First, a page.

The Next Big Thing #6: Disarming The Enemy
Posted by Richard Conniff on December 27, 2013
In 2010, mosquito-borne malaria made 210 million people sick. Of these, about 660,000 died, most of them small children in sub-Saharan Africa and South Asia. Dengue fever, another disease spread by mosquitoes, is almost as devastating. It afflicts up to 100 million people each year and now threatens to advance into the U.S. Standing in the path of both diseases is a Michigan State University microbiologist named Zhiyong Xi and a bacterium named Wolbachia. Wolbachia is present in about 28 percent of all mosquito species—but not the ones that transmit dengue or malaria. But Xi has figured out how to establish a heritable Wolbachia population in these species and has demonstrated that it prevents these mosquitoes from transmitting dengue fever or malaria.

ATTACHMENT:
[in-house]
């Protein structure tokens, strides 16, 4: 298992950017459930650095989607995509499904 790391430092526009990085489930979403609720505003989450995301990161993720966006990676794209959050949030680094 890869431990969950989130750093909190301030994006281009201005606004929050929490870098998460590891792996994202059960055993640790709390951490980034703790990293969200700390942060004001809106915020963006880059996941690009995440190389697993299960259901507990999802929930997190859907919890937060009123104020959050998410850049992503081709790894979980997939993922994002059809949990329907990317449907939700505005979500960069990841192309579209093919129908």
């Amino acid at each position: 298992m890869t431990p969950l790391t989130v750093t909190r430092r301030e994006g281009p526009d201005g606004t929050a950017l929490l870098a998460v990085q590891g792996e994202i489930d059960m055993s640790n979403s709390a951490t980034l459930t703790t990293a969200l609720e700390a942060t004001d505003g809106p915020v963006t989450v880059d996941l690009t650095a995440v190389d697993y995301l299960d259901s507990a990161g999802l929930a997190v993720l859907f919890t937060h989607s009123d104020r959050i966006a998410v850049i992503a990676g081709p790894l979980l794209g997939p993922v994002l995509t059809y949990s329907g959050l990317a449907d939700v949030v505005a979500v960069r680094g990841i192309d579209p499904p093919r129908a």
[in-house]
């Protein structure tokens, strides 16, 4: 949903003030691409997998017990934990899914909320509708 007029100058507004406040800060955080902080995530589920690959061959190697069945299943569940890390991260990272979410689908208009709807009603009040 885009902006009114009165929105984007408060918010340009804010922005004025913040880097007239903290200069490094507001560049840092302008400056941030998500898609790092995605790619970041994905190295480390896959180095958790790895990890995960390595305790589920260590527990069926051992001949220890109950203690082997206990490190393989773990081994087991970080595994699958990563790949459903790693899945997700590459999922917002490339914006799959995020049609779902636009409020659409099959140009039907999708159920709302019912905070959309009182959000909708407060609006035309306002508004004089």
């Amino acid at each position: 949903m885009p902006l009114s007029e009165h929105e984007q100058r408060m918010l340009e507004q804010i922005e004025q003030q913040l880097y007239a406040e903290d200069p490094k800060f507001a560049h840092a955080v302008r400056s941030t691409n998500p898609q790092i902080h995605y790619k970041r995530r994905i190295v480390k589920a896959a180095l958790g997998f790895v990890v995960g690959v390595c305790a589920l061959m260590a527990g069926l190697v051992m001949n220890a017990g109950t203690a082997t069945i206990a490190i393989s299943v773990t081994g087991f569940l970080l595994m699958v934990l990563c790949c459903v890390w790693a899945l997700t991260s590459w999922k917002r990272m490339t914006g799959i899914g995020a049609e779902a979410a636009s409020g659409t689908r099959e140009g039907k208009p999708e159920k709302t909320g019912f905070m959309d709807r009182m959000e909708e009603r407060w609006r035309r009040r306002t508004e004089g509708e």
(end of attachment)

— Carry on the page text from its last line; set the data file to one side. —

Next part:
For anyone who has been driven mad by mosquitoes, the old approach of killing as many as possible had obvious emotional appeal. But it was often environmentally disastrous, most notoriously with the broadcast application of the pesticide DDT. Xi believes the strategy of merely disarming mosquitoes could be safer while also giving public health officials a new tool to use in tandem with existing methods. Insecticide-treated bed netting, for instance, might still be the best protection from some night-biting mosquitoes. But Wolbachia could become the weapon of choice to neutralize the more challenging day-biters.